By Graeme MacKay, Editorial Cartoonist, The Hamilton Spectator - Wednesday November 25, 2015 10,000 Syrian refugees to be resettled by yearÕs end, 15,000 more by February The Liberal government will not meet its Dec. 31 deadline to resettle 25,000 Syrian refugees and now says it aims to complete the program by February. The new target is to bring 10,000 people to Canada by year's end and the remainder in the first two months of 2016. The group will be a mix of government-assisted and privately sponsored refugees, all of whom will be identified by the end of next month. The Canadian government is working with the United Nations High Commissioner for Refugees as well as the Turkish government to find suitable candidates. Priority for government refugees will be given to complete families, women at risk, members of sexual minorities and single men only if they are identified as gay, bisexual or transgender or are travelling as part of a family. Private sponsors have no restrictions on whom they can bring over and the majority of refugees expected to arrive by the end of the year will be coming via private groups. All health and security screening will take place overseas and once that's complete, refugees will be flown to Toronto and Montreal, largely on chartered aircraft. From there, they will be spread across 36 different destination cities which already have resettlement programs in place. Temporary accommodation will be provided by the military if required, but the government aims to have lodging in place in the host cities and towns. The federal government cost for the program is an estimated $678 million over the next six years but doesn't include additional funding that could be necessary for provinces and territories. More than 500 officials have been assigned to work on the massive resettlement program, one of the largest of its kind in the world as it relates to the Syrian refugee crisis. (Source: Hamilton Spectator) Canada, Prime Minister Justin Trudeau is trying to fulfill a campaign promise to bring in 25,000 Syrian refugees (note, only Syrians are included in this number, as opposed to Germany who is accepting refugees from any war-torn country, again, as I understand the situation). The first 10,000, brought in by the 2015 year end, were refugees who had already been sponsored from within Canada by either private citizens or private organizations, such as churches, and whom had already been on the Government of Canada’s radar for the past few years as Citizenship and Immigration Canada conducted its normal security checks.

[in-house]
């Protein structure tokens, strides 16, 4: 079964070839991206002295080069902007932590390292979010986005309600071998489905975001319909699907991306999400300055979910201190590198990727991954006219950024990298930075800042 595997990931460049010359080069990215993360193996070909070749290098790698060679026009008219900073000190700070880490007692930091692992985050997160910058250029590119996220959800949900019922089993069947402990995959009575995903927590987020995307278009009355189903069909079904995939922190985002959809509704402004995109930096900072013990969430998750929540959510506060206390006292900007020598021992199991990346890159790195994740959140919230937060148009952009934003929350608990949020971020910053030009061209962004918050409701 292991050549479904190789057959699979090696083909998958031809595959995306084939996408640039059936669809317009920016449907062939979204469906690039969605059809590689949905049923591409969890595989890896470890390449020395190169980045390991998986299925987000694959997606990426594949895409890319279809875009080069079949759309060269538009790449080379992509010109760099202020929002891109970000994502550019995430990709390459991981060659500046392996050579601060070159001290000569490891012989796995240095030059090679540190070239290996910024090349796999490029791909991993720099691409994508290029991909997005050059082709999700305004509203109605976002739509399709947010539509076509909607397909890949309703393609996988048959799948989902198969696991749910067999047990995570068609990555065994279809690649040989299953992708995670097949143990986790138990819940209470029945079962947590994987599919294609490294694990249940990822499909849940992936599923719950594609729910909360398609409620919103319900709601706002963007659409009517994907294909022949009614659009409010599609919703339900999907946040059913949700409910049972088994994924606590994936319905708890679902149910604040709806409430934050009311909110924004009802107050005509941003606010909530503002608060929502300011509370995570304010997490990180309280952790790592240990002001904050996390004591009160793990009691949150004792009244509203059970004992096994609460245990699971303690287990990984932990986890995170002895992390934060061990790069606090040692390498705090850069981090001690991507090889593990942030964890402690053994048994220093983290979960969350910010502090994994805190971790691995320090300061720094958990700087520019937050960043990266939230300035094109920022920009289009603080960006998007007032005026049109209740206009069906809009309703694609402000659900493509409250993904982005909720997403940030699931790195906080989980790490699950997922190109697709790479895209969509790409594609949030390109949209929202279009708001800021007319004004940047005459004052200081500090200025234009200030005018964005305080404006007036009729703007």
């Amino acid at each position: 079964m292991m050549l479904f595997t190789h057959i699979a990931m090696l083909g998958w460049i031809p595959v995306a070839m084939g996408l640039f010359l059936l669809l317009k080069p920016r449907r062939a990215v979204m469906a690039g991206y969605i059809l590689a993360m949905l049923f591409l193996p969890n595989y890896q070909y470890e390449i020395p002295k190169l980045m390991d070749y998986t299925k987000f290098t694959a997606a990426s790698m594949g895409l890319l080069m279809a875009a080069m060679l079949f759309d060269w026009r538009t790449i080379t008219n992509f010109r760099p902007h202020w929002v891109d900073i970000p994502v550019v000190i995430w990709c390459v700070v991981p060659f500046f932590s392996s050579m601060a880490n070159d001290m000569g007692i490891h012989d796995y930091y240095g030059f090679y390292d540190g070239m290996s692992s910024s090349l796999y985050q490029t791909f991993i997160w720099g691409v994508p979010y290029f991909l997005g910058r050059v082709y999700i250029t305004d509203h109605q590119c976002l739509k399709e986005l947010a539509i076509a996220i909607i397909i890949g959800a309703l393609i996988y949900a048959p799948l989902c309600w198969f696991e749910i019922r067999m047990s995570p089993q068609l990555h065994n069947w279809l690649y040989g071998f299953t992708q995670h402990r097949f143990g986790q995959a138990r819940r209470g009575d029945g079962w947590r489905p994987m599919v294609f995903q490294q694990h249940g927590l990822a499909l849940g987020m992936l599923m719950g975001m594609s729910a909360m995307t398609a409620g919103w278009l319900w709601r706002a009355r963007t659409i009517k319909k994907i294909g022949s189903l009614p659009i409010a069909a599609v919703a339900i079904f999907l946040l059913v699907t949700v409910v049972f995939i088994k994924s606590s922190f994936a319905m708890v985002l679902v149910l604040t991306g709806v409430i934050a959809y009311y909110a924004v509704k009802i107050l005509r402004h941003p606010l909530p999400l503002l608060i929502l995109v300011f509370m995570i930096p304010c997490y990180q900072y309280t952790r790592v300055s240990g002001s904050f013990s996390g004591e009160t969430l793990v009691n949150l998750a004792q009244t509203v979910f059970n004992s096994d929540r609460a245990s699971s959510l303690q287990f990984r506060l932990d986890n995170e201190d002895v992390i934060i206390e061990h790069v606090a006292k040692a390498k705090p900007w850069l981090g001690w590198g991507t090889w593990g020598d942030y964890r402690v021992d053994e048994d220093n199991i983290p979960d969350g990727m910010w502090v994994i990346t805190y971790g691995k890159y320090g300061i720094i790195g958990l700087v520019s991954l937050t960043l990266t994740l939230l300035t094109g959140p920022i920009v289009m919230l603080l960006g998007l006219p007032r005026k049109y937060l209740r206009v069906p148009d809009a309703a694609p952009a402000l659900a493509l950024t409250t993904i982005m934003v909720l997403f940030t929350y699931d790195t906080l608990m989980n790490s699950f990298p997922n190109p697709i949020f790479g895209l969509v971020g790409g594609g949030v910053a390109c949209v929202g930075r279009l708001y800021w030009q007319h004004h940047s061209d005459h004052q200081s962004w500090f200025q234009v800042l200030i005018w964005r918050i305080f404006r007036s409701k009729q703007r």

I’ve had some discussions with individuals who claim that this initial 10,000 shouldn’t count towards Prime Minister Trudeau’s 25,000 count as the 10,000 had already been approved under the auspices of the previous government of former Prime Minister Stephen Harper. I feel that’s just politicking numbers – at the end of the day, whomever is being admitted into Canada is being admitted by the Government of Canada, regardless of who is Prime Minister or which party is at the helm of the country.